For their part, the EU institutions and the 27 other member states are increasingly exasperated by what they see: an incoherent UK negotiating position which reflects civil war in the Conservative Party and which does not meet the needs of the national interest.

If it reflected the national interest it would, at least, be grounded in reality. As one senior EU official put it to me over the weekend, “people are being polite publicly, but privately are deeply frustrated with the failure to face up to reality.” It is this which has undermined the negotiating position of the prime minister more than anything else – not calls for a people’s vote, as she claimed in her statement.

There is no deal on offer from the EU which does not involve a backstop other than the so-called “Norway-plus” option, in which the UK remains part of the customs union and the European Economic Area – “the single market” – but the front benches of both main parties have ruled this out. There is also no deal, whether negotiated by a Labour or a Conservative government, which does anything but harm to the economy. All outcomes, short of EU membership, are essentially about damage limitation and it is time my party came clean about this instead of pretending otherwise.

Where does this leave us? The EU side of the negotiating table views the PM’s strategy of the last year as simply kicking the can down the road. They believe “no deal” is a very real possibility. It is grossly irresponsible for the prime minister to delay the inevitable defeat of her plan while the clock ticks, given the real threat no-deal poses to our country and its future. We simply cannot afford to waste time like this. There are just 102 days to go until the scheduled date of exit and no sign of any resolution to this mess.

At a time of crisis, the public expect politicians to put aside party political tribal allegiances and work together in the national interest. So it should not be controversial for there to be dialogue between backbenchers of any party and cabinet ministers. This has been going on informally for some time now. Personally, I have also had the odd conversation with those on the other side of the argument – those who support Brexit – to get a sense of what they might agree to, and to judge whether their public rhetoric reflects their private position. Right now, pro-EU backbenchers are working to see if we can force an indicative vote on the PM’s withdrawal agreement before the Christmas recess starts on Friday.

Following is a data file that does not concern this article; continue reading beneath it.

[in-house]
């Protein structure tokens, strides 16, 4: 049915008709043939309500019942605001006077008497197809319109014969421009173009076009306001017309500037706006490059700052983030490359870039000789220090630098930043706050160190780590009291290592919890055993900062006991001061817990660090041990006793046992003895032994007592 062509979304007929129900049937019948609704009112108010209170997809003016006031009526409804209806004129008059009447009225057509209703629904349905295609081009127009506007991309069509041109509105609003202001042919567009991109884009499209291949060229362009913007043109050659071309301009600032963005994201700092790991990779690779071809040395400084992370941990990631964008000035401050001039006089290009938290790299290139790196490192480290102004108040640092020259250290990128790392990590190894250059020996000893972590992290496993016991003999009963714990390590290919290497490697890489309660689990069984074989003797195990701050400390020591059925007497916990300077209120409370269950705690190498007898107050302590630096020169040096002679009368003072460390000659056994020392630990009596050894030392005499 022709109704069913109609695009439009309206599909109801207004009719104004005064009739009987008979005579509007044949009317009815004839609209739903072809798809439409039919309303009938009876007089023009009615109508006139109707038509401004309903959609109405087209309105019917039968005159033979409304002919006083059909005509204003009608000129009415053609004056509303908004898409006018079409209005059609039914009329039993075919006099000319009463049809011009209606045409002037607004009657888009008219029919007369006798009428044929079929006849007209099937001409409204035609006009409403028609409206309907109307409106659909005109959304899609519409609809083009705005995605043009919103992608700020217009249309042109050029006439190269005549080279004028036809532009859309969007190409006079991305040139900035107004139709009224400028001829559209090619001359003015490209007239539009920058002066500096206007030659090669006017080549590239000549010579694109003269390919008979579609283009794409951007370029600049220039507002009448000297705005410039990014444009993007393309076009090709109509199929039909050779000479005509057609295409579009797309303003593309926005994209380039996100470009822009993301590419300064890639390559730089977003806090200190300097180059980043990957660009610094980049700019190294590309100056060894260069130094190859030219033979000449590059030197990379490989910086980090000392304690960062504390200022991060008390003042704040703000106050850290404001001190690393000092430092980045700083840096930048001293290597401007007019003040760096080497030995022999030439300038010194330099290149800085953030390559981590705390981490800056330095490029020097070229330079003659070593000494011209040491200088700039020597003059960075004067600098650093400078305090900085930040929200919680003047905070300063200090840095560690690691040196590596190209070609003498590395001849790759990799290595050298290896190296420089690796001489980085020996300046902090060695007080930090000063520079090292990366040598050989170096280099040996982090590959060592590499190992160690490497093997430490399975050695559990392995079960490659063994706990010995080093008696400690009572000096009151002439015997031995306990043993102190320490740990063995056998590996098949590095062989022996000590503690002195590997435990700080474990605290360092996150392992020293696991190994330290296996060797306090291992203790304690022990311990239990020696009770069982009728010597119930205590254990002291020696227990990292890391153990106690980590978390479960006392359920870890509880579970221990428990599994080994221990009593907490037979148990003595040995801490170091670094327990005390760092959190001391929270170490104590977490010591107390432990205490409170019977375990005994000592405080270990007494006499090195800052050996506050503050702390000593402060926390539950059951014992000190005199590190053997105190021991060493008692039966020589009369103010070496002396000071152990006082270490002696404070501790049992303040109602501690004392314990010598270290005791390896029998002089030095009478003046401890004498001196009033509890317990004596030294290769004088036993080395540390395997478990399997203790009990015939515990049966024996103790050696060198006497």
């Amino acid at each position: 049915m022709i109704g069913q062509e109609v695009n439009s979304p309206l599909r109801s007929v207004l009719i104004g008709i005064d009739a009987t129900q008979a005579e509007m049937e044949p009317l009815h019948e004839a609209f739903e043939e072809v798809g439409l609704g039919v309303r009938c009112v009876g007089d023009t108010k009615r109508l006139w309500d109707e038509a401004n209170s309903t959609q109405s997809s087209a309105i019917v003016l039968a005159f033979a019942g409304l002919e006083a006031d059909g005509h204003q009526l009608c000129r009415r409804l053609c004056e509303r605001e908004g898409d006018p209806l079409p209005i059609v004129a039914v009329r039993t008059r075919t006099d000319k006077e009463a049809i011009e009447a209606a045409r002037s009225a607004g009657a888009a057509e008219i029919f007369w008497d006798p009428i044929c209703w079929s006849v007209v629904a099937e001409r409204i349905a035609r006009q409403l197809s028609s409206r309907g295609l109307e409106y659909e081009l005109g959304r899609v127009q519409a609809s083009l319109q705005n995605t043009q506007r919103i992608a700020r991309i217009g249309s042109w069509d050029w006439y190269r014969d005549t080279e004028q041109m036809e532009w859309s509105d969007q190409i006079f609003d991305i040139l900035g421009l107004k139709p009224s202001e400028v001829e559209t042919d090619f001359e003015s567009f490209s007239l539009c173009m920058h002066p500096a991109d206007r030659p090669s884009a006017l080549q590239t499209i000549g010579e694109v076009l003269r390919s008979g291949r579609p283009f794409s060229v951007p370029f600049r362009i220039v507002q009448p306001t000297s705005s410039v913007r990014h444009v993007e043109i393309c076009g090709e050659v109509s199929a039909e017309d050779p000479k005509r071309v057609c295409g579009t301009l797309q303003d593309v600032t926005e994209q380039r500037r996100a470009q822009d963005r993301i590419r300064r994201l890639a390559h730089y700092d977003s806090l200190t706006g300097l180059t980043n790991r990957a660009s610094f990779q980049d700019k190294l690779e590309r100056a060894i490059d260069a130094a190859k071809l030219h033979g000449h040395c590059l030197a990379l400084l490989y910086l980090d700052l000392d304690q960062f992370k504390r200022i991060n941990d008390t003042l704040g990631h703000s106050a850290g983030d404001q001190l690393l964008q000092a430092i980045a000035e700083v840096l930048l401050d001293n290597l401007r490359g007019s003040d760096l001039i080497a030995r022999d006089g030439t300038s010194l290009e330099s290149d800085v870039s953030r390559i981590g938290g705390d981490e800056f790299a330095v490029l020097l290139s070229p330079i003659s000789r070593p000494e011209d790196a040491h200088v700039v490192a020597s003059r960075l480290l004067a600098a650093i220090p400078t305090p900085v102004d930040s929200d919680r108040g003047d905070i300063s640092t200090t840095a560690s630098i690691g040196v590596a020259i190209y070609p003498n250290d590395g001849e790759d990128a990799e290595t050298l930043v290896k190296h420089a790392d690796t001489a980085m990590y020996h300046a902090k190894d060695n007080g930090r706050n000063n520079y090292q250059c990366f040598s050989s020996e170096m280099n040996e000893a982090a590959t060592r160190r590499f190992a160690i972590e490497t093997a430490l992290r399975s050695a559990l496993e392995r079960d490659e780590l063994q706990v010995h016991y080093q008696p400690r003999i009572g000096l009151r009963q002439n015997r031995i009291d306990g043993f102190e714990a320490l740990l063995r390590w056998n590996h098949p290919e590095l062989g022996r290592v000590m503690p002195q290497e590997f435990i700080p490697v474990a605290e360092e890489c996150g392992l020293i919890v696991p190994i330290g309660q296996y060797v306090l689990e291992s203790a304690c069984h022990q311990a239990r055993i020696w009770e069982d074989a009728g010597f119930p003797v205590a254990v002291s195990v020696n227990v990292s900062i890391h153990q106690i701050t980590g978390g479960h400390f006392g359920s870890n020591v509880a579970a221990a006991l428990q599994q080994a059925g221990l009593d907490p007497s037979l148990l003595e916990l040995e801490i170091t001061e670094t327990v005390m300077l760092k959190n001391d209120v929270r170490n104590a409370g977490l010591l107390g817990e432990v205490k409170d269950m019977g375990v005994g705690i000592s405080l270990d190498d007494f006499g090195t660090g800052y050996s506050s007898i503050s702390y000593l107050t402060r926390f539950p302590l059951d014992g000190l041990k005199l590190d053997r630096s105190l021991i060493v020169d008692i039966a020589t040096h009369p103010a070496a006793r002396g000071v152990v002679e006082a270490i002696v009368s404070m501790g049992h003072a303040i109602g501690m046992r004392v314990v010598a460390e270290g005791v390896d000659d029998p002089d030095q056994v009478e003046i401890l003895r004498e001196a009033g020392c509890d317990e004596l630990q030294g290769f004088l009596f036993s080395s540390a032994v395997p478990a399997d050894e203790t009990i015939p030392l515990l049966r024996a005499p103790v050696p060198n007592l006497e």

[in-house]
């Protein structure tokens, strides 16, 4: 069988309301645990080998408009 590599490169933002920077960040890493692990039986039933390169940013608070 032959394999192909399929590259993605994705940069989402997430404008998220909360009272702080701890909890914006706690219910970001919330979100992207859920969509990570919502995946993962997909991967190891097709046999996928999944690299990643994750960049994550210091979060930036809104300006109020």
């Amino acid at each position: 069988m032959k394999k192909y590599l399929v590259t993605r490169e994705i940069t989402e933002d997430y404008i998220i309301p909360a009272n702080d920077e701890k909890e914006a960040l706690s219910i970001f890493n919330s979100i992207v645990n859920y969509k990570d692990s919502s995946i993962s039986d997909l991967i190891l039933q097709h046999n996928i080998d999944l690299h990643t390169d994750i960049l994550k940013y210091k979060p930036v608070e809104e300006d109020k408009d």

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There is no majority in the Commons for leaving the EU without a deal and trading on WTO terms. Leaving with a Norway-plus type of deal has already been voted on during the passage of the trade bill and the EU withdrawal act through parliament with large majorities against. A Canada style free trade agreement is only possible with the same backstop as the one attached to May’s plan, which the DUP and many in the PM’s party oppose.

That really does leave only one solution – a people’s vote. A consensus is emerging around these options and the fact a referendum is likely to be the only way forward. Parliament has to find a way of putting in place a process to determine what happens – and quickly.

The sad truth about Whitney

We watched a fascinating and very sad documentary – Whitney – about the life of Whitney Houston, who died in 2012 at the age of 48. It is well worth watching and features testimony from her family, close friends and those who worked for her.

The media commentary would have us believe Bobby Brown, Houston’s estranged husband, was the primary influence behind her well-documented drug use, but in the documentary other members of her family suggested it was they who had most to answer for on that front.

Shockingly, Whitney’s half-brother Gary Garland-Houston accused Dionne Warwick’s sister – “Dee Dee” – of sexually abusing him and Whitney when they were children, a claim repeated by Whitney’s assistant, who reported being told of the abuse by the singer herself – Dionne and Dee Dee were cousins of Whitney’s. The entire family appeared to be on Whitney’s payroll at one point and the picture painted of her father, who in 2002 brought a $100m lawsuit against his daughter, is not a good one. Above all, the death of her daughter, Bobby Christina Brown, in 2015 added to the immense tragedy of the story.

Whitney had an extraordinary voice but the fame it brought her appeared to bring misery to her and her family.

Chuka Umunna is a Labour MP and former shadow secretary of state for business, innovation and skills